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issacnewton

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- Homework Statement
- Prove if ##a\cdot c = b \cdot c## then ##a = b## using Peano postulates, given that ##a,b,c \in \mathbb{N}##

- Relevant Equations
- The book I am using ("The real numbers and real analysis" by Ethan Bloch) defines Peano postulates little differently.

Following is a set of Peano postulates I am using. (Axiom 1.2.1 in Bloch's book)

There exists a set ##\mathbb{N}## with an element ##1 \in \mathbb{N}## and a function ##s: \mathbb{N} \rightarrow \mathbb{N} ## that satisfy the following three properties.

1) There is no ##n \in \mathbb{N}## such that ##s(n) = 1##

2) The function ##s## is injective.

3) Let ##G \subseteq \mathbb{N}## be a set. Suppose that ##1 \in G##, and that if ##g \in G## then ##s(g) \in G##. Then ## G = \mathbb{N} ##

And addition operation is given in Theorem 1.2.5 as follows

There is a unique binary operation ##+: \mathbb{N} \times \mathbb{N} \to \mathbb{N} ## that satisfies the following two properties for all ##n, m \in \mathbb{N} ##

a. ## n + 1 = s(n) ##

b. ## n + s(m) = s(n + m) ##

Multiplication operation is given in Theorem 1.2.6 as follows

There is a unique binary operation ## \cdot: \mathbb{N} \times \mathbb{N} \to \mathbb{N} ## that satisfies the following two properties for all ##n, m \in \mathbb{N} ##

a. ##n \cdot 1 = n ##

b. ## n \cdot s(m) = (n \cdot m) + n ##

I am also going to assume following results for this proof. I have proven the following results using Peano postulates already.

Identity law for multiplication for ##a \in \mathbb{N} ##

$$ a \cdot 1 = a = 1 \cdot a $$

Distributive law

$$ (a + b) \cdot c= a \cdot c + b \cdot c $$

Commutative Law for addition

$$a + b = b + a$$

Cancellation law for addition

$$\text{ If } a + c = b + c \text{ then } a = b $$

This law

$$ a + b \ne a $$

Also, I am going to assume the following lemma which is proven in the book (Lemma 1.2.3)

Let ##a \in \mathbb{N}##. Suppose that ##a \ne 1##. Then there is a unique ##b \in \mathbb{N}## such that ##a = s(b)##.

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with this background, we proceed to the proof. Let us define a set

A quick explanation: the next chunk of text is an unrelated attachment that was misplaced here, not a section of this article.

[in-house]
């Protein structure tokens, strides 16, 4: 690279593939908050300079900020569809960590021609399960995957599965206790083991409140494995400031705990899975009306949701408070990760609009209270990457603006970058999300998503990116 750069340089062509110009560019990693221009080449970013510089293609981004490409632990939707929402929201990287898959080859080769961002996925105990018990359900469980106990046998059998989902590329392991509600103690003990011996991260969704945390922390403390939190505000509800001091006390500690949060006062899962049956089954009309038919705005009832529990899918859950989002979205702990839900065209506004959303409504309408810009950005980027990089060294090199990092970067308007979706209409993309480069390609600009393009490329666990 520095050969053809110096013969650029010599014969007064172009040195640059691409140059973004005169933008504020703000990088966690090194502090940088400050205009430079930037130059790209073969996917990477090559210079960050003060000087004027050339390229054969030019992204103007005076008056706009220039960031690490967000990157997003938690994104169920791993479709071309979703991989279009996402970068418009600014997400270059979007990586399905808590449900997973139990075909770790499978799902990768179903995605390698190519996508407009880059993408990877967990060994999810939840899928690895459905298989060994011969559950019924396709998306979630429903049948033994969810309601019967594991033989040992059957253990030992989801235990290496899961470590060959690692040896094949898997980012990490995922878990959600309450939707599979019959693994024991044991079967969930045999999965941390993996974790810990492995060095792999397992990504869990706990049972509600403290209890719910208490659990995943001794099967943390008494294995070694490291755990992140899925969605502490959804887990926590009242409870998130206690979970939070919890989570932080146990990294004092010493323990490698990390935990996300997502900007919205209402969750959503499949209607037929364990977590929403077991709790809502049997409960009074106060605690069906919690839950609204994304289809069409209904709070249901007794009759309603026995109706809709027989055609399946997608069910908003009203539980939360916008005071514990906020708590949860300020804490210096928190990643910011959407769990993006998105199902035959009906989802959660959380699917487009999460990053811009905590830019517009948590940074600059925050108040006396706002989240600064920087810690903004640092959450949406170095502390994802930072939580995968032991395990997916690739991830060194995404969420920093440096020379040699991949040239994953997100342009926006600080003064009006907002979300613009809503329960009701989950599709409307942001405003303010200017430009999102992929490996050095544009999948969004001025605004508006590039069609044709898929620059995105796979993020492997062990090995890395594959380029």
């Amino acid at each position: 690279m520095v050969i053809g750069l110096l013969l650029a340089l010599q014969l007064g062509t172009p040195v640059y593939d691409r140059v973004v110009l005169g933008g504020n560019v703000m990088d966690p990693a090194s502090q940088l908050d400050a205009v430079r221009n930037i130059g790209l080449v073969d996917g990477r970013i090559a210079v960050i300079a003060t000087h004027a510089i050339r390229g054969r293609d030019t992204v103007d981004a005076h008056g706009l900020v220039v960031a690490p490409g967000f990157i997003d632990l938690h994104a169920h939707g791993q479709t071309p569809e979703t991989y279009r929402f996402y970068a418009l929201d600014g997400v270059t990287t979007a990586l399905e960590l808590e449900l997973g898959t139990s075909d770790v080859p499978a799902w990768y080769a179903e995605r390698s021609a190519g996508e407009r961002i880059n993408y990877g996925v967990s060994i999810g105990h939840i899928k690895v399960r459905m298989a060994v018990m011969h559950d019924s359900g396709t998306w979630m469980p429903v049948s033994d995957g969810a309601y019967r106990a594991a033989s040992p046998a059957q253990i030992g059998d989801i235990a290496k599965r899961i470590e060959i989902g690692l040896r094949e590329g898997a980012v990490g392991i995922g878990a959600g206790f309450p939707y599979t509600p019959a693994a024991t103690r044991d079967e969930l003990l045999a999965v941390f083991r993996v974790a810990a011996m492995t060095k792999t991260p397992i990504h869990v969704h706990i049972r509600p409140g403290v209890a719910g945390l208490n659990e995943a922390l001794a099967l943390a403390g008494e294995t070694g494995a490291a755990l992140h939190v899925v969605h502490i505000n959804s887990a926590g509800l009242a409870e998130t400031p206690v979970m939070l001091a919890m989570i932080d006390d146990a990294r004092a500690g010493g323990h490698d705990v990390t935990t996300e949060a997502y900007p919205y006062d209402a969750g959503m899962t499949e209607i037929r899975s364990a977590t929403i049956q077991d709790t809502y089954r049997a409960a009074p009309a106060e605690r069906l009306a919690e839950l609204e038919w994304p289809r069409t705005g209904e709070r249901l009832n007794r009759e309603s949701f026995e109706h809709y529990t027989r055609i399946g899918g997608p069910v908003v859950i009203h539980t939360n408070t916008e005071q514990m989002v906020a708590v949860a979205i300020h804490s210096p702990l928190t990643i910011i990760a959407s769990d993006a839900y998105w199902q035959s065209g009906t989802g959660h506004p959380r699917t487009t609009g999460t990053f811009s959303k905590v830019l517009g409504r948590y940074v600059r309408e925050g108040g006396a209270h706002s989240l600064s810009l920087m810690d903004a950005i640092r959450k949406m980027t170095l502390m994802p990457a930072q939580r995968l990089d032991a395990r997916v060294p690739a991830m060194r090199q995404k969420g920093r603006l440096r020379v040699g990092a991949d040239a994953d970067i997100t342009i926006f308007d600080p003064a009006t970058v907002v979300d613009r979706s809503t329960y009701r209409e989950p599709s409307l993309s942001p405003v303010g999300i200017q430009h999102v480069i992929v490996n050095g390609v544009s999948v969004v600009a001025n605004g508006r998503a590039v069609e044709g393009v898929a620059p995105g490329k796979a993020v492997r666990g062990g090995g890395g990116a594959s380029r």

$$ G = \{ x \in \mathbb{N} | \; y, z \in \mathbb{N}\; \text{ if } (x \cdot z) = (y \cdot z) \text{ then } x = y \} $$

We want to prove that ##G = \mathbb{N} ##. For this purpose, we will use part 3) of Peano postulates given above. Obviously, ## G \subseteq \mathbb{N} ##. Let ##y, z \in \mathbb{N}## be arbitrary. Suppose ## 1 \cdot z = y \cdot z##. Using Identity law for multiplication, we have ##y \cdot z = z##. So, we need to prove that ##y = 1##, so that ## 1 \in G##. Assume ##y \ne 1##. Now using lemma 1.2.3 given in relevant equations, ##y = s(t)## for some ## t \in \mathbb{N}##. So, we have ## s(t) \cdot z = z##. Or ## (t + 1) \cdot z = z##. Now using Distributive law, ##t \cdot z + 1 \cdot z = z##. And using Identity law for multiplication, this becomes ## t \cdot z + z = z##. Using Commutative Law for addition, ## z + t \cdot z = z##. But this violates one of the given equations ## a + b \ne a##. So, our assumption that ##y \ne 1## is wrong and we must conclude that ##y = 1##. So, this proves the implication that if ##(1 \cdot z) = (y \cdot z)## then ## 1 = y##. Since ## 1 \in \mathbb{N}##, and since ##y, z \in \mathbb{N}## are arbitrary to begin with, this proves that ## 1 \in G##. Next thing, we need to prove that if ##r \in G## then ## s(r) \in G##. So, suppose that ## r \in G##. This means that ##r \in \mathbb{N}## and

$$ \forall y,z \in \mathbb{N} \; \bigl[ (r \cdot z) = (y \cdot z) \longrightarrow (r = y) \bigr] \cdots\cdots (1) $$

From the definition of function ##s##, is seen that ## s(r) \in \mathbb{N}##. So, to prove ## s(r) \in G##, we need to prove that

$$ \forall y,z \in \mathbb{N} \; \bigl[ (s(r) \cdot z) = (y \cdot z) \longrightarrow (s(r) = y) \bigr] \cdots\cdots (2)$$